Mike Pence Could Recuse Himself From Certification Of Joe Biden's Victory, Author Says

Although President Donald Trump and his allies want Vice President Mike Pence to interfere in the certification of Joe Biden's Electoral College victory next week, legal experts have noted that he has no authority over the outcome of the process. Nevertheless, author Gabe Fleisher argued that there would be a precedent for Pence to recuse himself from his position.

"There would be precedent for Pence to recuse himself from presiding (which might be the most politically expedient option for him)," he tweeted.

"Hubert Humphrey did so in 1969 when he was VP and the losing presidential nominee. The president pro tempore presided instead."
Fleisher made the remarks amid a discussion with USA Today Washington correspondent Maureen Groppe, who highlighted that both Richard Nixon and Al Gore received standing ovations after they declared their election opponents the winner and certified their own losses. Fleisher later highlighted that former Vice President Dan Quayle also certified his party's loss.

As reported by The Washington Post, U.S. vice presidents have traditionally acted as the presiding officer during the certification of the Electoral College's vote count. The publication claimed that this ceremonial position has been upheld even when such officers must certify their opponent's victory and pointed to Nixon and Gore's roles.

This year, the news outlet noted, it's unclear how proceedings will unfold.

"This Jan. 6, things are expected to proceed differently, and not just because Trump has thus far declined the take the 'grace and humor' route. Sen. Josh Hawley (R-Mo.) has signed on to House Republican objections, meaning that even if Pence acts according to the script, the objections will be heard."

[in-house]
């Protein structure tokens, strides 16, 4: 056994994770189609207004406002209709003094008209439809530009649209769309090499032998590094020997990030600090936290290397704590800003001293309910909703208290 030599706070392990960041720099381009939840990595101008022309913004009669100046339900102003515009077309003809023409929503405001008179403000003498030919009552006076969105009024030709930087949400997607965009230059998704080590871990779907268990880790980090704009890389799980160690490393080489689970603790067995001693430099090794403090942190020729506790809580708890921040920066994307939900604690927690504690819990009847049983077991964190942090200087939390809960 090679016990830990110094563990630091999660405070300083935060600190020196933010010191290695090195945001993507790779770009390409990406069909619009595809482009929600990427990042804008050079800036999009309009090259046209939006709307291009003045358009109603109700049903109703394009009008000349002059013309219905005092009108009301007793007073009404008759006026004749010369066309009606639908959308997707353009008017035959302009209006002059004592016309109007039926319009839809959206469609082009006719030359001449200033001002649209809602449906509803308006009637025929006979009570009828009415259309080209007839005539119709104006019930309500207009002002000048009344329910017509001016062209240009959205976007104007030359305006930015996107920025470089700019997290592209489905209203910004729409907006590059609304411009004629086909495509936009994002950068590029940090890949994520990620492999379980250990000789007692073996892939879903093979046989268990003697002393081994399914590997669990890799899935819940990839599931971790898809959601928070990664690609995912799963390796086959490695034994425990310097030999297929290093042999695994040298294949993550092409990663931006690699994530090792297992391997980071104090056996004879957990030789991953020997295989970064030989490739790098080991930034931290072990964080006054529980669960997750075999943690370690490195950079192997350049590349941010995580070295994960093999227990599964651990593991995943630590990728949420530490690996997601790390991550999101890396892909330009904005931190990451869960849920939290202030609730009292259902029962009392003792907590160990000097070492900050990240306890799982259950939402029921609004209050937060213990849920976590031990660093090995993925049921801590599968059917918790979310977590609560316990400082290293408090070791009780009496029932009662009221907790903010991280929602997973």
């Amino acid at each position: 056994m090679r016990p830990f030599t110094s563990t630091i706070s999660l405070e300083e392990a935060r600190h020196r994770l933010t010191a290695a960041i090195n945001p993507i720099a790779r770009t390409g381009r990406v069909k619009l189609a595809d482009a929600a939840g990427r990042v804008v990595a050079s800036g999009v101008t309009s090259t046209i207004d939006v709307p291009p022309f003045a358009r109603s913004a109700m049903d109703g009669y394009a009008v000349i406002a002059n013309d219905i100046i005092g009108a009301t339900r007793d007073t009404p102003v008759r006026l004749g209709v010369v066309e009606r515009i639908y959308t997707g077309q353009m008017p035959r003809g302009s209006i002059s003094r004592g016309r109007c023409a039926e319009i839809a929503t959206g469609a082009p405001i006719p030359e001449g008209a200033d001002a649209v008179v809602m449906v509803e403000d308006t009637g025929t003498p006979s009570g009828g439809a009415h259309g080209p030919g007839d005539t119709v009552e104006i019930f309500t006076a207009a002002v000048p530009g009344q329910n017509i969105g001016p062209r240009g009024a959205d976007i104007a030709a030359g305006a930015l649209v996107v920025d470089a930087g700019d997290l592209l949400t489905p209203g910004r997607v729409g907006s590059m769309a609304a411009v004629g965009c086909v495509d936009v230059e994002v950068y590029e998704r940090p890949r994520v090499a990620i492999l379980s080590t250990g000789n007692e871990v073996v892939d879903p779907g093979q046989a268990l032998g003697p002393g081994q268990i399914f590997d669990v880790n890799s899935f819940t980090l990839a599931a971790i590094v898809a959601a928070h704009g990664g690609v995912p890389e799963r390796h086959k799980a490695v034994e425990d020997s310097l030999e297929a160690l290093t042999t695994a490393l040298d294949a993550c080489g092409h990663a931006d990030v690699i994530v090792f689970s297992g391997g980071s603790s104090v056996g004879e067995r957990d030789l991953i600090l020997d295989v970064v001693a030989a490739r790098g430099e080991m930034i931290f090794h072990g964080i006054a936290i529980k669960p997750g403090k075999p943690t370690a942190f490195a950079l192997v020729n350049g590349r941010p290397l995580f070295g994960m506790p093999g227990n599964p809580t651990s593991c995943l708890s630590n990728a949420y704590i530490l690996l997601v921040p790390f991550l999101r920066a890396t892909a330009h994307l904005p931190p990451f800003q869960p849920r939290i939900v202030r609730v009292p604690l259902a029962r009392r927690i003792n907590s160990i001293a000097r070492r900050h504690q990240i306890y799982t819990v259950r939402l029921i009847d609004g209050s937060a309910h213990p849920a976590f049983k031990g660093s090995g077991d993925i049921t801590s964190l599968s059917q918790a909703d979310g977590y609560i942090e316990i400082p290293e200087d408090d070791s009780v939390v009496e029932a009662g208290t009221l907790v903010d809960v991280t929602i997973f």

Republican presidential candidate Donald Trump stands with Republican vice presidential candidate Mike Pence and acknowledge the crowd on the third day of the Republican National Convention on July 20, 2016 at the Quicken Loans Arena in Cleveland, Ohio.
Getty Images | Chip Somodevilla

In a piece for National Review, Rich Lowry argued that Pence might recuse himself to "sidestep" the conflict that has surrounded the commander-in-chief's refusal to accept Biden's victory. However, Lowry pushed back on the idea that Pence would attempt to "unilaterally" declare the U.S. leader the winner — a move the columnist said many of the head of state's supporters are hoping the second-in-command will make.

Legal historian Jed Shugerman previously noted that Pence's role is ceremonial in nature and does not come with the authority to alter its outcome. Nevertheless, the politician is being pressured to object to the results as other GOP senators support the U.S. leader's battle against the 2020 election results.

Pence's apparent unwillingness to throw his support behind Trump's claims of electoral fraud has upset some, including pro-Trump lawyer Lin Wood. As The Inquisitr reported, Wood notoriously called for Pence to be arrested and face execution by a firing squad for his purported disloyalty to the commander-in-chief.